Brass Tacks Season

MAY 7, 2019

By Matthew Bennett

Before becoming a full-time editor, I went out and picked up Sara Horowitz’s The Freelancer’s Bible. I had taken many contracts but had never strung them together as my sole source of income. Horowitz’s insightful book introduced me to the regular beats of an editor’s day: early-morning emails, the job hunt, marketing, marketing, and marketing, followed by the nitty-gritty of editing. But importantly for this post, the Freelancer’s Bible taught me how to calculate my rates.

Our May 13 meeting builds off the 2018 rate survey information provided by members. This survey shows that editors charge a range of prices, in part due to our members living in both urban and rural areas, where costs of living diverge. Client types also determine a freelancer’s rates. Some members work with deep-pocketed corporations, while others work with shoe-stringed poets. As a result of the survey, and so members may negotiate rates better, the Guild will publish a rate chart on our website based on the results. (A link will be sent to members upon publication.)

Money and Calculator.
Probably you aren’t taking payment in cash as an editor, but it’s prettier than a spreadsheet!

Let’s look at a formula that’s an easy and necessary one, especially living in the Northwest. Here’s how freelancers may calculate the rates they need to earn a livable wage. Horowitz asks that editors determine their desired salaries, then their real-world costs (e.g., rent, transportation, health insurance, and food), then their profits, usually at 10 to 20 percent. “Profit isn’t the same as salary,” Horowitz explains, continuing, “consider your salary a business expense (paid out to you as your own boss). Profit is charged over and above your expenses.” Here’s the formula:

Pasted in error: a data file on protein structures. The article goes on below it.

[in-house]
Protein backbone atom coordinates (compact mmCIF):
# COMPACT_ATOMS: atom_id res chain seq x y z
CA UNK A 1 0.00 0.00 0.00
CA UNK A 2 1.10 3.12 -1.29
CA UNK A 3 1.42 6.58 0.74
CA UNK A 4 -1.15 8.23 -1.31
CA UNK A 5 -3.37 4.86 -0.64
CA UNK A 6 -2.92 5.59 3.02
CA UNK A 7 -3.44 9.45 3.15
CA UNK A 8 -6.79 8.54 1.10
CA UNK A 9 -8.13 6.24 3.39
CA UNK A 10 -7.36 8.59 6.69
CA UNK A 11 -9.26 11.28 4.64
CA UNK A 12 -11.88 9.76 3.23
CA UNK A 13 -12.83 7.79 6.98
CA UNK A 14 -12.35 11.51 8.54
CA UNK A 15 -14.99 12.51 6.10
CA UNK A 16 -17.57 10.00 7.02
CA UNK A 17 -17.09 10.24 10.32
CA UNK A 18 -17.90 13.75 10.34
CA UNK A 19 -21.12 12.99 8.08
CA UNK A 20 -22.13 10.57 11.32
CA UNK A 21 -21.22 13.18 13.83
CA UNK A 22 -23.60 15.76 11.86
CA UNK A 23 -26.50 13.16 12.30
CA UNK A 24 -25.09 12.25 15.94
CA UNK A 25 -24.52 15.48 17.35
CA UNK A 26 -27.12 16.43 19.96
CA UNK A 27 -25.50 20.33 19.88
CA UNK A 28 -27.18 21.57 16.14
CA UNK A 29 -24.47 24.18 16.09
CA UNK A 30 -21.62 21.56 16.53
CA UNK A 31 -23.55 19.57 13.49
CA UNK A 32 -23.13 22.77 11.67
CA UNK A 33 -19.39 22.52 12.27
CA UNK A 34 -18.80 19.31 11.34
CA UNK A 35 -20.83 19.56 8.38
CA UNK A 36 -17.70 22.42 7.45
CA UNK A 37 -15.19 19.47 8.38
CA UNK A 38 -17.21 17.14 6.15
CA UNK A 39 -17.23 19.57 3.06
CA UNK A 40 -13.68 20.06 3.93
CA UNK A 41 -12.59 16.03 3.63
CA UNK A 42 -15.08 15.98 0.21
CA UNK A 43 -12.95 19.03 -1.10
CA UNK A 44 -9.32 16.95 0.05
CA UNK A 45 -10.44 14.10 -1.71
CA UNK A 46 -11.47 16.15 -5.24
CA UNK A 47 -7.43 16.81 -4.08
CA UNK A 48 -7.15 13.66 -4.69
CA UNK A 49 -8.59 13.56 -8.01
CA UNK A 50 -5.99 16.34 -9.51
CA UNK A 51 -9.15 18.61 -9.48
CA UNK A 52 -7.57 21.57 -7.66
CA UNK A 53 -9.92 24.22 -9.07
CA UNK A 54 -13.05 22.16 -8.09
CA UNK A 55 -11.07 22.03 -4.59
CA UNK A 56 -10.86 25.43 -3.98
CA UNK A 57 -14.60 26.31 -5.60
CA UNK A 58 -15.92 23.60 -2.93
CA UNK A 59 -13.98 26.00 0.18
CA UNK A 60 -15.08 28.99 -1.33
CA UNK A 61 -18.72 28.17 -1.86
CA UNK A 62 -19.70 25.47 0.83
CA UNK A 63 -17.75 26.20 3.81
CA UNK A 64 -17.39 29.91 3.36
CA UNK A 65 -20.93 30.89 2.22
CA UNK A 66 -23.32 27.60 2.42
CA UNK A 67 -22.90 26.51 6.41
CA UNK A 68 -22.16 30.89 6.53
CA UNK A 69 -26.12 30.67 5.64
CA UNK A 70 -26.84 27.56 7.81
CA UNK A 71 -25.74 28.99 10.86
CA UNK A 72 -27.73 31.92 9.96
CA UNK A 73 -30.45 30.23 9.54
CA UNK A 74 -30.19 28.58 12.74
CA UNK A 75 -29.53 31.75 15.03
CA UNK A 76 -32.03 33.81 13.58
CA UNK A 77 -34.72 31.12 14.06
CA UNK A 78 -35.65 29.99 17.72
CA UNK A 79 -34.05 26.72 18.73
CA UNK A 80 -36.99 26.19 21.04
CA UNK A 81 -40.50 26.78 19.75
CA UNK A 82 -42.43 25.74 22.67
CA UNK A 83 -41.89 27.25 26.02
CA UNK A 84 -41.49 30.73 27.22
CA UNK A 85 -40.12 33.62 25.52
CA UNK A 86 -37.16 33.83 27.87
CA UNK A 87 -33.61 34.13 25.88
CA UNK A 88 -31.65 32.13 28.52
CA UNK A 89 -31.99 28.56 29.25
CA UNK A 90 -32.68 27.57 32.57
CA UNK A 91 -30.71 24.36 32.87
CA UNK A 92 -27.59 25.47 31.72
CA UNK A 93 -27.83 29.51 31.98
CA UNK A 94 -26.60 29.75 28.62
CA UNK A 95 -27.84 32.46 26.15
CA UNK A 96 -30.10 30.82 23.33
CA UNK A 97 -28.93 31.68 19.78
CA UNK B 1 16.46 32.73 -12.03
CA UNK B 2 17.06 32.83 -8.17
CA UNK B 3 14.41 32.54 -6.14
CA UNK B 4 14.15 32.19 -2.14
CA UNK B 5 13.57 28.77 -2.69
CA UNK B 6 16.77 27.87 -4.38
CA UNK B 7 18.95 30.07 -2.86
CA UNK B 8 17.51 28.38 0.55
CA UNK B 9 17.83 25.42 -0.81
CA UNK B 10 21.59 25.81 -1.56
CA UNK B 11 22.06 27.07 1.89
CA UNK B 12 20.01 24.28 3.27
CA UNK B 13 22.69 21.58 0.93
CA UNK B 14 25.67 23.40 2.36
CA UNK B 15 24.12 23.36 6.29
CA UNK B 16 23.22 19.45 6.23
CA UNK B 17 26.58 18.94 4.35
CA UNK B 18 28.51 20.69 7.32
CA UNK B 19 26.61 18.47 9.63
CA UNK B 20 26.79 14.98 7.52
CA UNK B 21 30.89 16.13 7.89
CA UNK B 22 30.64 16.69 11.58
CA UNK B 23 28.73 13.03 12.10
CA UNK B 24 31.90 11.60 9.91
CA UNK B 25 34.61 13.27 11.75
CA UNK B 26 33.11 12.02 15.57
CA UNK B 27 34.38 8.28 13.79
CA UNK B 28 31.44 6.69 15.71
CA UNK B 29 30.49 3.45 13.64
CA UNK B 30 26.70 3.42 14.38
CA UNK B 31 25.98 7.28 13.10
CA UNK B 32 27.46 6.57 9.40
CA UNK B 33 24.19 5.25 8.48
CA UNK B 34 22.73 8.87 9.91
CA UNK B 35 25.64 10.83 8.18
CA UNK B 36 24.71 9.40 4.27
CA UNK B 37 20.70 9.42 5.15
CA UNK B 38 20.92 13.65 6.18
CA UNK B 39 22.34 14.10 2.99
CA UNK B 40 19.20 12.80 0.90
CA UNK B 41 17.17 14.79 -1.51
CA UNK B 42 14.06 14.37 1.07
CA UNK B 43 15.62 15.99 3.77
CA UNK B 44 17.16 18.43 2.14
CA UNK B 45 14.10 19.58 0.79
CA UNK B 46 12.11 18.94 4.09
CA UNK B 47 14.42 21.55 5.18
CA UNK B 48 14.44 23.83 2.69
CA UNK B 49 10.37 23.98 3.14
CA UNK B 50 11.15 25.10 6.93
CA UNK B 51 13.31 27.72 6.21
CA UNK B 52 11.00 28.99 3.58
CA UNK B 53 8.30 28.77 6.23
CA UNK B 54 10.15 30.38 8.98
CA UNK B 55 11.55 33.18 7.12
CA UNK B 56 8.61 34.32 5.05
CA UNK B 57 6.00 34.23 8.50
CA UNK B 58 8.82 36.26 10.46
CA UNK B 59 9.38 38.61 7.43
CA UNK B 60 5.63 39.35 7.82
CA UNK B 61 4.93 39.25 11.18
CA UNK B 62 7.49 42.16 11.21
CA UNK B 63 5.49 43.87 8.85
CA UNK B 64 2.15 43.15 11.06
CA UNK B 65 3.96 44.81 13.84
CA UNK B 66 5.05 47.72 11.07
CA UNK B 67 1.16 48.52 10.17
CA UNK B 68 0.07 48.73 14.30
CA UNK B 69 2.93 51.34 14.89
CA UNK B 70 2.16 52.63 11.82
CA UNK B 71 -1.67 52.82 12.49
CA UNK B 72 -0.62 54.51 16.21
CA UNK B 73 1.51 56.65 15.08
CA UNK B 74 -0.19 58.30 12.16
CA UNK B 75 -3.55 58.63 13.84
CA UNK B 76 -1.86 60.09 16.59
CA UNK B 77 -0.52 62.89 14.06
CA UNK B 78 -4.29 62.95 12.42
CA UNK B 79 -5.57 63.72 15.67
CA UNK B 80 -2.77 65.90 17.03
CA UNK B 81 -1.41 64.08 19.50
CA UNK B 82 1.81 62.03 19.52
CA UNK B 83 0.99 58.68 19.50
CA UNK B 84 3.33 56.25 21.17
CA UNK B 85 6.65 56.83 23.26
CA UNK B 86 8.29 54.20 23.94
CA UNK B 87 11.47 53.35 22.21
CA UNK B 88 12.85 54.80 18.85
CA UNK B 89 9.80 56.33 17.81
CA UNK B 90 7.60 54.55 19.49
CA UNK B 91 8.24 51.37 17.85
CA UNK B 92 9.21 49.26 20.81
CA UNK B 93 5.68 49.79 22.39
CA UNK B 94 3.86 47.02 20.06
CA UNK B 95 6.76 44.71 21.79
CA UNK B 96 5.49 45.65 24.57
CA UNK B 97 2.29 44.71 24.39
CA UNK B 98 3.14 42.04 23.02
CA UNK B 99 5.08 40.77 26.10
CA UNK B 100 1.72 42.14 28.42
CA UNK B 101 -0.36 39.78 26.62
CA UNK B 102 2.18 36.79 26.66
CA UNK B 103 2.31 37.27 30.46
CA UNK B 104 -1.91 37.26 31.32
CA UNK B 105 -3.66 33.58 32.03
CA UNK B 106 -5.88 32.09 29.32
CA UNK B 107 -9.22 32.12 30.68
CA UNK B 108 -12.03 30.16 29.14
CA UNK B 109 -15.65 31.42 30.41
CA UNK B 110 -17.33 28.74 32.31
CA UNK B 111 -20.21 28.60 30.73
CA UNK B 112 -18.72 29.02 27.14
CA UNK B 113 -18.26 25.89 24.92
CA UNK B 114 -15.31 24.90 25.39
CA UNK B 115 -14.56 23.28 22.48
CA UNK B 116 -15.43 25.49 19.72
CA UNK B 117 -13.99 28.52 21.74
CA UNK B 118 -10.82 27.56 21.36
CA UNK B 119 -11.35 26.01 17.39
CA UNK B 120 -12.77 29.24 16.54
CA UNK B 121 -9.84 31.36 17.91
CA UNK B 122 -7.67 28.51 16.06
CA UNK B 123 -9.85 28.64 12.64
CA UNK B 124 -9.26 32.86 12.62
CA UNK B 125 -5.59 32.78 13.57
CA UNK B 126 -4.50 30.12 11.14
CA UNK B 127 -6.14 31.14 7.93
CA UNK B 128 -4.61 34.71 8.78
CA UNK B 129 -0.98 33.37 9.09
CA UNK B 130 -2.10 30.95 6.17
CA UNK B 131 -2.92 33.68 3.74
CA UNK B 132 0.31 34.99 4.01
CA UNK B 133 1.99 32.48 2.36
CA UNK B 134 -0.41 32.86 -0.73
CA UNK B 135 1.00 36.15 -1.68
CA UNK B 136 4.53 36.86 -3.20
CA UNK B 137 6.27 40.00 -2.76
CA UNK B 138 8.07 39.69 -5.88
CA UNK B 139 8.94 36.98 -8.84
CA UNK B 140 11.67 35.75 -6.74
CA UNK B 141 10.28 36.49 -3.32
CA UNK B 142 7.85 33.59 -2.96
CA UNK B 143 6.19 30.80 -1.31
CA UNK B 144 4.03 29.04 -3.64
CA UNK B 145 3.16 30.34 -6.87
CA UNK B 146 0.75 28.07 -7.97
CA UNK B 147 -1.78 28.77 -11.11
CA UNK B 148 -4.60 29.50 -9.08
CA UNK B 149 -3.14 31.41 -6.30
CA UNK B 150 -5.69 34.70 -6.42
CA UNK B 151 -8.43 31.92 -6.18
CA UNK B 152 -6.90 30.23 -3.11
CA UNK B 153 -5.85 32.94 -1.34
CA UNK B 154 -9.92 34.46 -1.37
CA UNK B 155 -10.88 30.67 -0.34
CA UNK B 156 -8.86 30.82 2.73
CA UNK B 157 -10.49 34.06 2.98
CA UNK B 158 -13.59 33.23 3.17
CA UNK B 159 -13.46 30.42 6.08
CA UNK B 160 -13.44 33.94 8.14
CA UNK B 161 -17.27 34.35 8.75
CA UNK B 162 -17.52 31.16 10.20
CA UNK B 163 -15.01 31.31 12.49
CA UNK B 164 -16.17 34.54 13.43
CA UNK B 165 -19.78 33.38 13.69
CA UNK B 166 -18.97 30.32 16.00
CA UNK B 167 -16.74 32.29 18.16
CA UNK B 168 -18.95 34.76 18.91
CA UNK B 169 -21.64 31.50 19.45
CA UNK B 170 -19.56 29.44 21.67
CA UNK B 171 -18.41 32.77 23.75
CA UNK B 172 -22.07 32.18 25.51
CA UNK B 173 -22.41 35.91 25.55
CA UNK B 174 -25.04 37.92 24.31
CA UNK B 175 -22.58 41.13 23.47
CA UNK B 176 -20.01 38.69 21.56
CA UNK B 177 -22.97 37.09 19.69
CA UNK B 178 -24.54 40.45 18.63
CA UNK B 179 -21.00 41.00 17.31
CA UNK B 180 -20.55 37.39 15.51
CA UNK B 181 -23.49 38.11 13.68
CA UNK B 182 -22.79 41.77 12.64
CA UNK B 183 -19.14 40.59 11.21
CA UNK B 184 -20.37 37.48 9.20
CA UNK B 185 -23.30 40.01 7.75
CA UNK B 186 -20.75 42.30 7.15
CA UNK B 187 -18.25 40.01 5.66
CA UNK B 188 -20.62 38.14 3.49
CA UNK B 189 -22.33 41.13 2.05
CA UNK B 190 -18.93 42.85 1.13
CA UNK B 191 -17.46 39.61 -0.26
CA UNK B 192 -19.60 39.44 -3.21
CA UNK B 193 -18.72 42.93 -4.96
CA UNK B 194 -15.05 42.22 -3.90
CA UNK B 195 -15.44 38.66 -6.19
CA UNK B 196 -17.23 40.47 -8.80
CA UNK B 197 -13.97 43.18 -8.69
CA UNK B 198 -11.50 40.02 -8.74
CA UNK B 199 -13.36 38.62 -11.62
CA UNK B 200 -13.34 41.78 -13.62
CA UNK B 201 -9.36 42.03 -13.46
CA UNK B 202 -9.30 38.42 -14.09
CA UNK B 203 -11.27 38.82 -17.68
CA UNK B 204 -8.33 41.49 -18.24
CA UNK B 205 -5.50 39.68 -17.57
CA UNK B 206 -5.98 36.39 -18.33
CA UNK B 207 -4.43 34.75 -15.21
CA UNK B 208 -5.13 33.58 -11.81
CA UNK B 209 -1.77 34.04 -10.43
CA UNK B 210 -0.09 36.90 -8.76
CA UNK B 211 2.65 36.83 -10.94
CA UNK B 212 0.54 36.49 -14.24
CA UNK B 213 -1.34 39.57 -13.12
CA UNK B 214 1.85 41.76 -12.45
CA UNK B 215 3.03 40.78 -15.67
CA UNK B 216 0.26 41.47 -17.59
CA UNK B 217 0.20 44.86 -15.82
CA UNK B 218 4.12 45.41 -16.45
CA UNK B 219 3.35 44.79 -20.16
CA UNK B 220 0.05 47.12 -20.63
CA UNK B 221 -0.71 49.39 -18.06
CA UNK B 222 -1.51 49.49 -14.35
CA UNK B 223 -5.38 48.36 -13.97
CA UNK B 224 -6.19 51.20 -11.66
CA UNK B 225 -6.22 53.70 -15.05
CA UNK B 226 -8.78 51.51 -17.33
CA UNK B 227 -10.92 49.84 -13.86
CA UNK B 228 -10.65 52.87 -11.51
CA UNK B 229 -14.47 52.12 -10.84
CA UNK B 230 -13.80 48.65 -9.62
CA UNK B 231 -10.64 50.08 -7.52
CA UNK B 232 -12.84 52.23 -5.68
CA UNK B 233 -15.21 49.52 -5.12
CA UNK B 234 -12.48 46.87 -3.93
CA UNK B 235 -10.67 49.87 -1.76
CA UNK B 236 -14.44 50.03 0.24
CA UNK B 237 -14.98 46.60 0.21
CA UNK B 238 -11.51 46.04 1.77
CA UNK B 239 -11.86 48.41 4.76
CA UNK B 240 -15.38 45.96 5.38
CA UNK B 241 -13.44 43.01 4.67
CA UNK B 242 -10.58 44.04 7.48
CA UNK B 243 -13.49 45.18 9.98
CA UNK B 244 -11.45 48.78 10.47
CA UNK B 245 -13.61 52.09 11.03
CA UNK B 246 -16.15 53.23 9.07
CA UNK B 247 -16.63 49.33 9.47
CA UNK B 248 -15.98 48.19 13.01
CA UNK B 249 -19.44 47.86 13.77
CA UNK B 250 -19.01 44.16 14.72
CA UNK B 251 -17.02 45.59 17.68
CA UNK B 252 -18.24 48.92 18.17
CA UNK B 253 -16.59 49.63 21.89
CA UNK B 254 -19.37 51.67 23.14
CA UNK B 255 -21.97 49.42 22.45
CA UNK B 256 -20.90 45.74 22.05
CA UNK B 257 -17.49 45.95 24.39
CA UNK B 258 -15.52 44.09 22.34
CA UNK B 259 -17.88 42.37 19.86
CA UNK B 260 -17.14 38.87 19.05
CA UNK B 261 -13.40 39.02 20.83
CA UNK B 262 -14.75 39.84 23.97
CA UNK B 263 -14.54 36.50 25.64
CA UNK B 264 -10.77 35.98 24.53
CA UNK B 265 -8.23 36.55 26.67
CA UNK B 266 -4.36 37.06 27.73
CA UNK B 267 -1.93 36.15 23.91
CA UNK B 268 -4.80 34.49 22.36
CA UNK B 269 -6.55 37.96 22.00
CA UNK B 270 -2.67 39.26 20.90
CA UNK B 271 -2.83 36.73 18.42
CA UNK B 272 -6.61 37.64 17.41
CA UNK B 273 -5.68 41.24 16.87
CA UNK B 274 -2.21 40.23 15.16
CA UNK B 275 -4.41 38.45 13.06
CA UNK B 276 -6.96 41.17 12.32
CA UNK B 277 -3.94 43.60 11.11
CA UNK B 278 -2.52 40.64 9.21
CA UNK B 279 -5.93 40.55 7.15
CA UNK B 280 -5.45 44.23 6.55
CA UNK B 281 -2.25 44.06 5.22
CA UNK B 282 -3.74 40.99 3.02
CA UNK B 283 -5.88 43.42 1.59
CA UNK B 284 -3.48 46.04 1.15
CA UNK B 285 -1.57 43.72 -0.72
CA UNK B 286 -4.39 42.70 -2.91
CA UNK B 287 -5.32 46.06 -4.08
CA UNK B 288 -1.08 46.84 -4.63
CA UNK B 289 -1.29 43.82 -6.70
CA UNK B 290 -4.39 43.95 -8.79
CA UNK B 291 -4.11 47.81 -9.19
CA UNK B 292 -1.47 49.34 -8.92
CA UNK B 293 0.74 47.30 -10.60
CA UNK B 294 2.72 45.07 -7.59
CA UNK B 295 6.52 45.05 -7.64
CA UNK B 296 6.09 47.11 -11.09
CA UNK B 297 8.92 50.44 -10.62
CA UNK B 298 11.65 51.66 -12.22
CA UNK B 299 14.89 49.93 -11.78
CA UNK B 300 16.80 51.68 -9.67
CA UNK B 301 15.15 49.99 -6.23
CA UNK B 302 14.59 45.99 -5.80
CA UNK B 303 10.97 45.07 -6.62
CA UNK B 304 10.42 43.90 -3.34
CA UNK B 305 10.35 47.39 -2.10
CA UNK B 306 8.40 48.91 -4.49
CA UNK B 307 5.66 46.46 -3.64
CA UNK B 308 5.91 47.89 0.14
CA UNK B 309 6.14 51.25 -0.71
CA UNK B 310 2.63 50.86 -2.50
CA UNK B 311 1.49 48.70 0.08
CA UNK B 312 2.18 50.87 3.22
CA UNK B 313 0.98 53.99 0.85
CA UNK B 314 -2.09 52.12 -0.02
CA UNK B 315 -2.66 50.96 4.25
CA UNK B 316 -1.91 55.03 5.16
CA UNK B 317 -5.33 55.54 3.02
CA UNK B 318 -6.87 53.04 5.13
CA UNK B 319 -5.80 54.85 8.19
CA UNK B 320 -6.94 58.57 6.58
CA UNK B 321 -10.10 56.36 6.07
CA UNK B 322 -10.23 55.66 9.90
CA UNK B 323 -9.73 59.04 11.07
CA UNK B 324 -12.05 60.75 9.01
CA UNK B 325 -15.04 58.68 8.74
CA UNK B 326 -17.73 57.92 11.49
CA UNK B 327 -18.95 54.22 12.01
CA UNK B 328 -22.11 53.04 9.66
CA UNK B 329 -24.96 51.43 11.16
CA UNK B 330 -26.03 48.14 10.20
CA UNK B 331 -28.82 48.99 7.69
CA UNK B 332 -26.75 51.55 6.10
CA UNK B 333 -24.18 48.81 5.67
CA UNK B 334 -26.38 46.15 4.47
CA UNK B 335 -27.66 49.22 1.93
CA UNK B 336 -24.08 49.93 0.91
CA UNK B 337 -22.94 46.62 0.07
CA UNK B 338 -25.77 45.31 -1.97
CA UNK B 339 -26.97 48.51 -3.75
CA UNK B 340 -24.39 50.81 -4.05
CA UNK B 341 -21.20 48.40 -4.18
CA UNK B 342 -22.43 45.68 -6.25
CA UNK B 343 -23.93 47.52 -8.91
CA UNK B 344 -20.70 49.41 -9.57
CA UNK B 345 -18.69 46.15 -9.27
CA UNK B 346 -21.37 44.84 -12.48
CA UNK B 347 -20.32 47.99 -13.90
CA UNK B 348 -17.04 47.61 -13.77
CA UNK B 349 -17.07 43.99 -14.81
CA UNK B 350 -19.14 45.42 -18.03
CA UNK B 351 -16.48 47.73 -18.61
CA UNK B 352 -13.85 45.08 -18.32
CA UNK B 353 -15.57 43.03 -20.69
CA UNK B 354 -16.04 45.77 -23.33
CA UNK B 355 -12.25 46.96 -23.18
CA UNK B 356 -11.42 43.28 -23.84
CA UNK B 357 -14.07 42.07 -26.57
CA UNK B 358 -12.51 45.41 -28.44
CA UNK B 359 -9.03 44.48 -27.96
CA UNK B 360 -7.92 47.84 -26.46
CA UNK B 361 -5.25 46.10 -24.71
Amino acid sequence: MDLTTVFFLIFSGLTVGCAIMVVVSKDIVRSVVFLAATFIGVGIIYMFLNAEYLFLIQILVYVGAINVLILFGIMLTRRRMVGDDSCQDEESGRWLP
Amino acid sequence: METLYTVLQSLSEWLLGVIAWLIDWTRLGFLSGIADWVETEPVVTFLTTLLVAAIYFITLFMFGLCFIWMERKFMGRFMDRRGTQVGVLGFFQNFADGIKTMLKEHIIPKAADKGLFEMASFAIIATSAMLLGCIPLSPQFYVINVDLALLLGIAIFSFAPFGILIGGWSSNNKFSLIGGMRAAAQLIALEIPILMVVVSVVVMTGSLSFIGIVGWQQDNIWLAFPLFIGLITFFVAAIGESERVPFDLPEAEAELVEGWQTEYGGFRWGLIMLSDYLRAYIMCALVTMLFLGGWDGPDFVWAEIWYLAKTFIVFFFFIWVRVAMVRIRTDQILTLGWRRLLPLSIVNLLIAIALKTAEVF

(annual salary + annual expenses + annual profit) / annual billable work hours
= basic hourly rate

This budgetary approach—depending on how you tinker—might produce the sock or the buskin, the traditional masks of comedy or tragedy. I’d suggest finding the rate that leaves you smiling. For your own sanity, estimate fewer than 80 hours of work per week (seriously, folks). I’d also recommend you use the formula to find your rate before next week’s member meeting, where the Guild’s survey and rate negotiation tactics will be discussed. At the May 13 meeting, advisor to creatives Ted Leonhardt will guide members in the art of negotiation.

Horowitz is doing great things with the nonprofit Freelancers Union out in New York. For more information on rates, see the The Freelancer’s Bible, especially pages 38–45. See also the several rates calculators available online, such as the beautifully simplified Your Rate, which works elegantly from desired salary, hours per week, and weeks off per year.

What do the results of the 2018 member rate survey mean for you and your business?  What’s the best way to negotiate a mutually agreeable outcome? Come to the Seattle-area members meeting next week and find out: Monday, May 13, 6:30 to 8:30 p.m., Community Hall at Phinney Center, 6532 Phinney Ave N., Seattle.

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Matthew Bennett

Matthew Bennett began editing in 2008 at Ronsdale Press. He founded Cascadia Editors Collective in 2016 after completing his PhD at the University of British Columbia. His current editing work includes novels, creative nonfiction, short stories, academic texts, and white papers. He is also a writer. Matthew has worked with manuscripts at every stage of production, from initial submission to final publication, providing developmental editing, line editing, copyediting, and artistic guidance.